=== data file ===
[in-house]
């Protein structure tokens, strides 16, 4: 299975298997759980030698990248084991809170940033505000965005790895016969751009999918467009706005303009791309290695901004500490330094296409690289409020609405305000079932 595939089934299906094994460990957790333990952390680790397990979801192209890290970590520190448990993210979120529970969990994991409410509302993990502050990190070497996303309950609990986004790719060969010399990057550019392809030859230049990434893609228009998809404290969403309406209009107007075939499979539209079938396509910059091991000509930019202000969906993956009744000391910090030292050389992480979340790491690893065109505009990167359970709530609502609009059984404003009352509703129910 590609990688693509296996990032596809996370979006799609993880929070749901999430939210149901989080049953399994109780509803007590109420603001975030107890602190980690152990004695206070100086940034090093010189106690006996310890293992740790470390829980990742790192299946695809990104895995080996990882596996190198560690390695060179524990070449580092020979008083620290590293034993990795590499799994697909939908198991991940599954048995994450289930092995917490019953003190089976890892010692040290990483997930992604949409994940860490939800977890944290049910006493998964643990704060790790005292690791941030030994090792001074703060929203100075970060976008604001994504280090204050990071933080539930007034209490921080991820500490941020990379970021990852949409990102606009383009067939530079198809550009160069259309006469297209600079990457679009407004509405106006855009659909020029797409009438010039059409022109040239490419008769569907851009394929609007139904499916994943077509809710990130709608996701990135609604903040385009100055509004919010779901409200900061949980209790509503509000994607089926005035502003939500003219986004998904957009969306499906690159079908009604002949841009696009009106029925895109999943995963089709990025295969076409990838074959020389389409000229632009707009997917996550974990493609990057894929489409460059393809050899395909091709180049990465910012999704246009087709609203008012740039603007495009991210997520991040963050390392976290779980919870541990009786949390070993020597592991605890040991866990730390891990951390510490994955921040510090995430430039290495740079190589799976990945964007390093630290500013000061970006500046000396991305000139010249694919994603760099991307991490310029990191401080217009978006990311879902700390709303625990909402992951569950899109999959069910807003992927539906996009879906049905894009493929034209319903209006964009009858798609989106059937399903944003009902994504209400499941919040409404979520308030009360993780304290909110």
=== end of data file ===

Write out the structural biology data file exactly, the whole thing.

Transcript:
[in-house]
């Protein structure tokens, strides 16, 4: 299975298997759980030698990248084991809170940033505000965005790895016969751009999918467009706005303009791309290695901004500490330094296409690289409020609405305000079932 595939089934299906094994460990957790333990952390680790397990979801192209890290970590520190448990993210979120529970969990994991409410509302993990502050990190070497996303309950609990986004790719060969010399990057550019392809030859230049990434893609228009998809404290969403309406209009107007075939499979539209079938396509910059091991000509930019202000969906993956009744000391910090030292050389992480979340790491690893065109505009990167359970709530609502609009059984404003009352509703129910 590609990688693509296996990032596809996370979006799609993880929070749901999430939210149901989080049953399994109780509803007590109420603001975030107890602190980690152990004695206070100086940034090093010189106690006996310890293992740790470390829980990742790192299946695809990104895995080996990882596996190198560690390695060179524990070449580092020979008083620290590293034993990795590499799994697909939908198991991940599954048995994450289930092995917490019953003190089976890892010692040290990483997930992604949409994940860490939800977890944290049910006493998964643990704060790790005292690791941030030994090792001074703060929203100075970060976008604001994504280090204050990071933080539930007034209490921080991820500490941020990379970021990852949409990102606009383009067939530079198809550009160069259309006469297209600079990457679009407004509405106006855009659909020029797409009438010039059409022109040239490419008769569907851009394929609007139904499916994943077509809710990130709608996701990135609604903040385009100055509004919010779901409200900061949980209790509503509000994607089926005035502003939500003219986004998904957009969306499906690159079908009604002949841009696009009106029925895109999943995963089709990025295969076409990838074959020389389409000229632009707009997917996550974990493609990057894929489409460059393809050899395909091709180049990465910012999704246009087709609203008012740039603007495009991210997520991040963050390392976290779980919870541990009786949390070993020597592991605890040991866990730390891990951390510490994955921040510090995430430039290495740079190589799976990945964007390093630290500013000061970006500046000396991305000139010249694919994603760099991307991490310029990191401080217009978006990311879902700390709303625990909402992951569950899109999959069910807003992927539906996009879906049905894009493929034209319903209006964009009858798609989106059937399903944003009902994504209400499941919040409404979520308030009360993780304290909110």